of a general meeting weru good. The
time, however, had sot been agreed upon
' as yet.
A Benwotx! feadar Again.
To the Editor of the InUUtoencer.
Sir:?i notice your issm of this morning
cantatas an article signed "Benwood
Feeder," in reply to ray article in yesterday's
issue, signed "Feeder," denying my
statements in regard to the action and
stand taken by the Benwood feeders at
their last meeting. I have simply this to
say in reply: The statements I made are 1
strictly in accordance with the facts in the 1
case, and to settle the matter I am willing
to meet "Benwood Feeder" in the pres- i
once of any interested party or parties and <
undertake to prove the samo. f presided
at the meeting in question, and ought to 1
know what action wag taken. As for 1
"creating false impressions," that is out of ;
mv linn nf hnatafljH. (1hart.ps Ritmee.
Btntcood, Auquit 20. ,
Cutting Into Hot Witter.
Iosdos, August 20 ?Tho .London news- |
papers generally denounce the Pall Ifall
Gaulle for refusing to publish the letter of :
Miw A. M. Frauds, exonerating =Mr. 1
Fearce of the charge of having enticed her '
from home so recently published in the '
(jaxtl't. The solicitor of Mr. Fearce pubiishtu
a letter in which he says he hu been t
instructed by bis client to refrain from I
prcsecutiug the girl's father on a charge I
of common asiault and battery for the can- 1
ing he inflicted upon Mr. Fearco because
of the trivial penalty which would attend \
conviction, but to prosecute him on a far ,
graver charge. Theeolicitor asks the pub- i
lie to susp-'nd judgment on the can-, until i
its merits be developed by the court.
Vl&Ulrun XloRin.
Chicago, III , August 20.?Henry and '
George Fletchman, two brothers, aged 11) i
and 22, respectively, who have boen carry
i uk ou ? cuuiuiimsiuu oiisiums uu ouum
Canal street several weolu ago, showed !
Bymplomsoflnaauity, Houry'ssymptoma
manifesting IhemsulvcH in his deposition 1
to being fl t-irons at people. Both were
melancholy and could not sleep. The '
county physician thought thoir derange- I
meat was owing to their excessive use of i
tobacco. They were adjudged insane to- I
day and sent to the County Insane Asy- i
la a Hail Pli. I
Easton, Ta., August 20.?Twelve addi- i
tional warrants were served on ex-Oounty :
Auditor Ilahn, in tho Eiston jail last
night?threo for larceny, six (or embezzlement
and three for forgery. The compiling
are niado by the order of tho District
Attorney, anil tho total number now
against him is fourteen. The alleged forgeries
are three notes on the Kastun National
lank, one for $170, ono for $400 and
a Uiird forSoUO.
Iu Revenge for Paln'e Denlli.
r.ims, August 20.?Tho Jnlranrigtatil, ,
Kochefort'a paper, states' that England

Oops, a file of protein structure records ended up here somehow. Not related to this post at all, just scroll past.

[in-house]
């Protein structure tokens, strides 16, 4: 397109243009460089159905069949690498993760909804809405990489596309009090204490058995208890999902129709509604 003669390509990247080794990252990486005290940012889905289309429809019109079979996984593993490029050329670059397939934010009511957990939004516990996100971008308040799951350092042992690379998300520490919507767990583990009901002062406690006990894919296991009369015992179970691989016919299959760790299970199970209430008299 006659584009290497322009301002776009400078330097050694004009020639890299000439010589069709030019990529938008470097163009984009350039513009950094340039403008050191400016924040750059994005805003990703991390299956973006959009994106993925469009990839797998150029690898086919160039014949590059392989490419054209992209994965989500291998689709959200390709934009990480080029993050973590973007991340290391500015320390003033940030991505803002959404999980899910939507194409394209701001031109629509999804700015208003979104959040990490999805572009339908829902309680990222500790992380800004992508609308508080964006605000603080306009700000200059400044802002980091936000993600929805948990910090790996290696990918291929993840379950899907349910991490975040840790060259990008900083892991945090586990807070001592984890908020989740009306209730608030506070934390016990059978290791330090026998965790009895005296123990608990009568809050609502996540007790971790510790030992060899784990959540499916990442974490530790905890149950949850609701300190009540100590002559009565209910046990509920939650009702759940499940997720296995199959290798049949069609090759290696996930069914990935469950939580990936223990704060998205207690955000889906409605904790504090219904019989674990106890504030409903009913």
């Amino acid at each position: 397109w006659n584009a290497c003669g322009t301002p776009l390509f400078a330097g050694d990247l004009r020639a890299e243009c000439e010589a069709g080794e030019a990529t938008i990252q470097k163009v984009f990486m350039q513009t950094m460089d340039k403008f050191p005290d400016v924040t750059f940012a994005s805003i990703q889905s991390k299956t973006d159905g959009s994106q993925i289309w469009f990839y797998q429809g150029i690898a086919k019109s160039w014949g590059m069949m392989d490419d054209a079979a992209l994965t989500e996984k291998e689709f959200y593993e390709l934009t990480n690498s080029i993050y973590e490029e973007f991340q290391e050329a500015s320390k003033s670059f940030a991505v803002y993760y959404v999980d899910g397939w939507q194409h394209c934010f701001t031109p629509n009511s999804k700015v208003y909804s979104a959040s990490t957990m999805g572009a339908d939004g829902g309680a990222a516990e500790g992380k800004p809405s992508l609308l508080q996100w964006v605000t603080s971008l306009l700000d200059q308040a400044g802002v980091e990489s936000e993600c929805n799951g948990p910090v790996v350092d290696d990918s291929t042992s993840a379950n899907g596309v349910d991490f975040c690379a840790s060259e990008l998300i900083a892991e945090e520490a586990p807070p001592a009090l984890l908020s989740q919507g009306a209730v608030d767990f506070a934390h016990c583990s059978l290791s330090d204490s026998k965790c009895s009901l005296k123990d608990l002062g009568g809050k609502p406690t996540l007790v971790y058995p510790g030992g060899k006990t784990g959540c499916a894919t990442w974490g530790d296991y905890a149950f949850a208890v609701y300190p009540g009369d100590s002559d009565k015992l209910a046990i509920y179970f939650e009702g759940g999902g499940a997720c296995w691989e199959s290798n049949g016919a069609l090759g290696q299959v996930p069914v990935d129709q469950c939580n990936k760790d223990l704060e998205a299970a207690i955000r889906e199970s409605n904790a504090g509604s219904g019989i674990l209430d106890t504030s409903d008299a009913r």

has instructed Lord Lyons, British Ambassador
to France, to complain to M. d?
Fryeinet, Minister of Foreign Affairs of
Kochefort'a attempt* to incite the Parisians
against Lord Lyons in reprisal for
the alleged execution by tho British in
Egypt of Olivier Pain.
A Prematura BImU
Special Dispatch to the InUUtoaicer.
Sreonn.vvit.ijs, August 20.?While John
and Alexander Simpson were at work on
the doablo track laying at Uolliday's
Covo, on the Panhandle, to-day, there
was a premature blast.. B>th received injuries
and ono may loss an,eye.
Base Ball ye?terdnjr.
At Detroit?Datroita, 4; BulUo, 0. Errors,
Detroit,3;Ba(Tato,5. Bases, Detroit,
7; Buffalo, ?. Pitchers, Weiduiin and
At Providence?Providence, 5 i Boston,
4. Errors, Providence, 8; Boston, 7.
Bases. 8 each, Pitchers, Radbourao and
At Chicago?Chicago, 7; St. Louis, 4.
Errors, Cbicaro. 0; St. Lonia, U. liues,
Chicago, 12;.St. Louis, 8. Pitchers,Clarkson
und Boyle.
At Baltimore?Baltimore, 8; Brooklyn,
3. Error?, Baltimore, 2j Brooklyn, 7.
Bases, Baltimore, 0; Brooklyn, 4. Struck
out, by Henderson, 2; by Porter, 0.
At Philadelphia?Philadelphia, 1; Now
York, 7. Errora, Philadelphia, 11; New
York, 6. Bases, Philadelphia, 5; Now
York, 3. Pitchers, Daily and Welch.
At Pittsburgh?Pitt>bur*h,l I; St Louis,
10. Errors, Pittsburgh, 6; St. Louis, 4.
Bases, Pittsburgh, SO; St Louie, 18.
Struck out, by Morris, 2; by Oarutbers, 3.
At Louisville?Cincinnati, 0; Louisvilles,
1. Errors, Lonisvilies, 4; Cincinnati,
3. Bases, Lonisrilles, 8; Cincinnati,
1 16. Strnckout, by Becker, 1; by JIcKeon,
i At New York?Metropolitans, 8; Ath:
letics, 10. Errors, Metropolitans, 0; Ath'
letics, 2. Bases, Metropolitans, 17; Ath:
letics, 14. Struck out, by Lovett, 3; by
I Cuahman. 6.
J ,A.poUiaat)
; Apolh
, "Has acquired a leading 1
i out Ihs world,"
- ? V" ^
ljici wiujiBiU mm
The Inmnteii at Dlareputable HotUM In
Dallon Flogged hy a D?tetmined Mob, .
On* Man Killed-Tim Port ire Wanted.
to Give the Town a Wide Kerjh;
August*, Ga., August 20.?Last night /a!
a band of ku-klux, supposed to be from
Murray couuty, went to Dal ton and
cleaned up a lawless element of the town.
They went to a 'disreputable "boa.
houjo kept by Armstrong IfeKalh asd' %
beat the occupants. A man named Tur- $
ner, who offered resistance, was kijled.
Other honses were also visited and the
occupants whipped. A white man, boarding
with negroes, was ordered to leave